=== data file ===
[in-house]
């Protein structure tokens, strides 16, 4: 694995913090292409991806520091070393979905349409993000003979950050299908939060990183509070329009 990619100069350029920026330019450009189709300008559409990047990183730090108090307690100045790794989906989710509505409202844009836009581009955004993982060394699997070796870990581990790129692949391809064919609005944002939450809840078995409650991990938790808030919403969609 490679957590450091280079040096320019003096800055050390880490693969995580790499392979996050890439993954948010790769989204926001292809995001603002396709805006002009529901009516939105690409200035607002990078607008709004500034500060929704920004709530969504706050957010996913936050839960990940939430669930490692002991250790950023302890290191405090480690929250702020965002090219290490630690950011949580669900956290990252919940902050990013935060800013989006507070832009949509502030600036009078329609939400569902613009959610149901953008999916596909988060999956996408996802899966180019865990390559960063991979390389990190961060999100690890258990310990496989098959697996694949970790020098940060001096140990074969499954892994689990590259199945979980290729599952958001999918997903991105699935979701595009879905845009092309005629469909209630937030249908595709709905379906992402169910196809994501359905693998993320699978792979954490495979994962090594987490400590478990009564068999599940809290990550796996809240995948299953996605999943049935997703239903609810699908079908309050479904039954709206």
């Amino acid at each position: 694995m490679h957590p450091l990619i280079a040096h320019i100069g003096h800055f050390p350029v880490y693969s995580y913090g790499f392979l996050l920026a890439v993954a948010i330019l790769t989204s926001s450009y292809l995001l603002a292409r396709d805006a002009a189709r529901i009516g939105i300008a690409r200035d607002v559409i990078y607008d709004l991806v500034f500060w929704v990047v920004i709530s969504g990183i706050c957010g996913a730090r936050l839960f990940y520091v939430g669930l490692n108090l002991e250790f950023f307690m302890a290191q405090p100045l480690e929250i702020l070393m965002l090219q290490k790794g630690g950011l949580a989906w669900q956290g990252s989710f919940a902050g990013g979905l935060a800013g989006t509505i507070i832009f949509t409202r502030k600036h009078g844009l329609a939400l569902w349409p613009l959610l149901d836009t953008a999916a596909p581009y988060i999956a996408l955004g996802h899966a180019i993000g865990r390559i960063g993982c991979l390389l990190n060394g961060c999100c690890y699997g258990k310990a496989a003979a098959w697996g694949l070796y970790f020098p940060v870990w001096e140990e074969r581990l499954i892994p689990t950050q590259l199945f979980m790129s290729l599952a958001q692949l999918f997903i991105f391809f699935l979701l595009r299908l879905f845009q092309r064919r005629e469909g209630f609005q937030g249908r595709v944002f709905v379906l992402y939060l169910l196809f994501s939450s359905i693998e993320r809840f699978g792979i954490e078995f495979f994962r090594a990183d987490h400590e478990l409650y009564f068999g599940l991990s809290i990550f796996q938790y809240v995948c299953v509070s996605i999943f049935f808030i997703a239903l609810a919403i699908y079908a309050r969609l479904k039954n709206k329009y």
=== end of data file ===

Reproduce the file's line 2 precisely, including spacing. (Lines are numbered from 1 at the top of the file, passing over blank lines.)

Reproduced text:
């Protein structure tokens, strides 16, 4: 694995913090292409991806520091070393979905349409993000003979950050299908939060990183509070329009 990619100069350029920026330019450009189709300008559409990047990183730090108090307690100045790794989906989710509505409202844009836009581009955004993982060394699997070796870990581990790129692949391809064919609005944002939450809840078995409650991990938790808030919403969609 490679957590450091280079040096320019003096800055050390880490693969995580790499392979996050890439993954948010790769989204926001292809995001603002396709805006002009529901009516939105690409200035607002990078607008709004500034500060929704920004709530969504706050957010996913936050839960990940939430669930490692002991250790950023302890290191405090480690929250702020965002090219290490630690950011949580669900956290990252919940902050990013935060800013989006507070832009949509502030600036009078329609939400569902613009959610149901953008999916596909988060999956996408996802899966180019865990390559960063991979390389990190961060999100690890258990310990496989098959697996694949970790020098940060001096140990074969499954892994689990590259199945979980290729599952958001999918997903991105699935979701595009879905845009092309005629469909209630937030249908595709709905379906992402169910196809994501359905693998993320699978792979954490495979994962090594987490400590478990009564068999599940809290990550796996809240995948299953996605999943049935997703239903609810699908079908309050479904039954709206």